Response of Erik S. Gaull, Candidate for D.C. Council (Ward 3) to the
District of Columbia Arts Forum Public Officials’ Arts Questionnaire
1. Question: As a City Council Member would you continue to provide and increase funding for the DC Arts Commission for local arts grants and arts education programs?
2. Question: Now knowing that there is a major economic return on investing in the arts in DC, what plans do you have to continue revitalizing neighborhoods and commercial districts with an infusion of the arts?
Answer: In 2000, the League of Washington Theatres published a study of theatre-going in the D.C. area. Most (75%) local theatre-goers are from Maryland or Virginia. More than half of theatre-goers will eat dinner as a part of the evening, and a third will pay for parking. This means that locating arts and cultural events in the District brings revenues into the D.C. from the suburbs. Arts and cultural facilities (especially those that are Metro-accessible) provide much-needed anchors for neighborhood revitalization as demonstrated in the Penn Quarter by the Shakespeare and Woolly Mammoth Theatres, 14th Street by the Studio Theatre, the U Street Corridor by the Lincoln Theatre, Columbia Heights by the Tivoli Theatre, and the H Street Corridor by the Atlas Arts Center.
I will promote policies and investment in such neighborhood-based arts and cultural facilities and programs. I will favor mixed-use development projects that have an arts/cultural component, and will seek to have such a component be a requirement when public funds/space or zoning concessions are sought.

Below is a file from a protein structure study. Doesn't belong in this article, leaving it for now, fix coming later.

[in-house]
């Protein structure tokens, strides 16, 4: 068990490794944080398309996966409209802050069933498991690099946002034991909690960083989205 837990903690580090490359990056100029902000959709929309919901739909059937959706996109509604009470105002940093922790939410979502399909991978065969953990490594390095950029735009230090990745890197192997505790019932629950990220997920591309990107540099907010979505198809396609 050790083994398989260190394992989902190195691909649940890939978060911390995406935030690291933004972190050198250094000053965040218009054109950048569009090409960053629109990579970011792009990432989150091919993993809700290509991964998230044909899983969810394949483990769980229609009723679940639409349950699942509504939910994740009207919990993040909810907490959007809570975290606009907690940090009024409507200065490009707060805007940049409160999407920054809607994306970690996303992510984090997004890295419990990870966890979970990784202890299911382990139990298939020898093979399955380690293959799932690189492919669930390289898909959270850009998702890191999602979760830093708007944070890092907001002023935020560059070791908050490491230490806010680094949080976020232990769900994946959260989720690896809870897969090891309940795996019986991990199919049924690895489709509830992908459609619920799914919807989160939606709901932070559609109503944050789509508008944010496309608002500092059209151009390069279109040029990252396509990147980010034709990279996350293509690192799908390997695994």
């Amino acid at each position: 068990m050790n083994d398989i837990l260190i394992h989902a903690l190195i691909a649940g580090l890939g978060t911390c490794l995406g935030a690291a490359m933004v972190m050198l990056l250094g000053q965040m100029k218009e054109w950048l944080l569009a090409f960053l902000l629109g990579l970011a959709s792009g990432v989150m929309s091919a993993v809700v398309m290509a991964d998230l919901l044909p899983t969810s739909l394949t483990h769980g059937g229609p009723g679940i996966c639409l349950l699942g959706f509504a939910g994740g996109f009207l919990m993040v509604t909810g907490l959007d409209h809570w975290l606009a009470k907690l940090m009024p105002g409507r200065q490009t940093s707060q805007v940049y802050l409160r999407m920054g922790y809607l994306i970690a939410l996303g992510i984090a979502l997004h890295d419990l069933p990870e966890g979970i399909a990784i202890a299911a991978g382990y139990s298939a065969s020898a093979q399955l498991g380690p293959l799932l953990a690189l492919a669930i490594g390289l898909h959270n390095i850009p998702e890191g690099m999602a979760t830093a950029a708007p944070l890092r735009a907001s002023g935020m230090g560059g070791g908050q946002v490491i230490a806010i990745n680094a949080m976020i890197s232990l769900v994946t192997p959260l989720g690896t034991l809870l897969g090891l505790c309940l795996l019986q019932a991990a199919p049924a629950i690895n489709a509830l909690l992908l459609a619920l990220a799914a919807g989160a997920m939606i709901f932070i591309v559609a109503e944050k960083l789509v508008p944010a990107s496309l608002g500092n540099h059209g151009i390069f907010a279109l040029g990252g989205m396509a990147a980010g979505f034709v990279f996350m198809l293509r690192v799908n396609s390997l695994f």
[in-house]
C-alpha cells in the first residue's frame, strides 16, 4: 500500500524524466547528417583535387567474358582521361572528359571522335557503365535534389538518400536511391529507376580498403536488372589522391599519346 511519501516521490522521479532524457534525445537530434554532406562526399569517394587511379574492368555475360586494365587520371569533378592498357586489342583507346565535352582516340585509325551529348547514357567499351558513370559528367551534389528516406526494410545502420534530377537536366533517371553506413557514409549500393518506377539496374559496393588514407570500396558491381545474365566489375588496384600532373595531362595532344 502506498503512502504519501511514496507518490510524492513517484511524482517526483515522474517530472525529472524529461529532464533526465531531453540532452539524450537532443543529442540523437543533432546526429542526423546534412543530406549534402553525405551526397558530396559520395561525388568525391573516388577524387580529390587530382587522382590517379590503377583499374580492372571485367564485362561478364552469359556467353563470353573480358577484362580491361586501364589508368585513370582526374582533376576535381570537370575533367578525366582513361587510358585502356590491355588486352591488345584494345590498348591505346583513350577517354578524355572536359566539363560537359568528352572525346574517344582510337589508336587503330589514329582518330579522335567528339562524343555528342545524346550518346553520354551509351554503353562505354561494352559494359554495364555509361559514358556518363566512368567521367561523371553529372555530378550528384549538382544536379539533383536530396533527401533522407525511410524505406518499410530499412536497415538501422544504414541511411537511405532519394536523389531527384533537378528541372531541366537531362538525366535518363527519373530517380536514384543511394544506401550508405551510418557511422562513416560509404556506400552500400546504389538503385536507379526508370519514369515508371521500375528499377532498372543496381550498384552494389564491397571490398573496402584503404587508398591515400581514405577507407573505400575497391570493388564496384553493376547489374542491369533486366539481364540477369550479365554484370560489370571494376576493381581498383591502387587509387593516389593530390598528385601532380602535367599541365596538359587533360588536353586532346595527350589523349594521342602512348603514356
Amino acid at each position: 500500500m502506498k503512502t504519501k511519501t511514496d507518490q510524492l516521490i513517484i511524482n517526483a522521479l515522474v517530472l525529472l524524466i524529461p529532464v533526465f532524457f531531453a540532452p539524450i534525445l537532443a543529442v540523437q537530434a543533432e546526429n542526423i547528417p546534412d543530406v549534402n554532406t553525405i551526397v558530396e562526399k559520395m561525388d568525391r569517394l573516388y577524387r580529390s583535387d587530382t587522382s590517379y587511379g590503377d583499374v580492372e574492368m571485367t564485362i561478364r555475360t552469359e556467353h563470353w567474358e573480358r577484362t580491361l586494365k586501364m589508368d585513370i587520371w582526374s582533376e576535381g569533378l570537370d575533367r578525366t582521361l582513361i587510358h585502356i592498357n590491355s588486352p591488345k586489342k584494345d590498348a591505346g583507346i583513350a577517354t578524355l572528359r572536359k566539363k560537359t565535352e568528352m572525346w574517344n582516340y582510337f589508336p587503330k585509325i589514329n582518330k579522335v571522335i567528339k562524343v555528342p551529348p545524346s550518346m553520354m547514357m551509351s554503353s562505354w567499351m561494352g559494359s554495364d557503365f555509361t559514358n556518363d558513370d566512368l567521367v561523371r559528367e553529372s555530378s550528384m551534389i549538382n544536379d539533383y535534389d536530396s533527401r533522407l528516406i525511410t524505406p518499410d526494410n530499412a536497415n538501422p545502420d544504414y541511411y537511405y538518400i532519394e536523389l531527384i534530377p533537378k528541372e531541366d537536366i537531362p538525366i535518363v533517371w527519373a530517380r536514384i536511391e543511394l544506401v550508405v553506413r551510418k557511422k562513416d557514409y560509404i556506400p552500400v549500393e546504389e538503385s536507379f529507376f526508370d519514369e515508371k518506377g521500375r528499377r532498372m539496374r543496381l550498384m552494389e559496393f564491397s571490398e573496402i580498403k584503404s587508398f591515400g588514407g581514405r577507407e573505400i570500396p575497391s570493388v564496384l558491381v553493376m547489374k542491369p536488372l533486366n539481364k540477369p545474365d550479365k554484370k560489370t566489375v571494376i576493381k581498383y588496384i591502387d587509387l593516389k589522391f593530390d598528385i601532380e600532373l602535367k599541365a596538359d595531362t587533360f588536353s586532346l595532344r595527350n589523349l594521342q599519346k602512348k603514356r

3. Question: What benefits do you believe the arts can bring to DC residents and neighborhoods?
Answer: In 1963, paying a posthumous tribute to Robert Frost, President John F. Kennedy said,
“Art establishes the basic human truths which must serve as the touchstones of our judgment. The artist, however faithful to his personal vision of reality, becomes the last champion of the individual mind and sensibility against an intrusive society and an officious state.”
Nothing more succinctly captures why I believe that supporting arts and culture is an important role for government in an open society. In addition to providing social commentary and criticism, the arts provide D.C. residents material benefits in form of economic development and aesthetic enhancement (for example, the D.C. Commission on the Arts and Humanities initiatives such as the Arts in Public Places Program and the panda, donkey, and police call box programs). The arts also provide educational opportunities and outlets for D.C. residents.
4. Question: What is your position on the DC Office of Planning’s efforts to include Arts and Culture as a separate component of the city’s overall Comprehensive Plan for the future?
Answer: The elevation of the status of Arts and Culture within the pending D.C. Comprehensive Plan is long overdue. The new status that Arts and Culture will enjoy in the Comprehensive Plan only underscores the importance of arts and culture in making Washington, D.C. the vibrant, cosmopolitan center that the nation’s capital should be. I firmly believe that people choose to live in a city because cities offer a concentration of services, amenities, and cultural offerings that are not available in more suburban and rural settings. If the Mayor and the City Council are to make the District of Columbia an attractive place for people to live, then the city must have a wealth of artistic and cultural offerings. The recognition of this fact is embodied in the Office of Planning’s action, and I wholeheartedly support it.
5. Question: Will you continue this policy to assist in the growth of citywide and neighborhood cultural facilities? What other specific steps would you take to continue improving cultural facilities in DC Neighborhoods?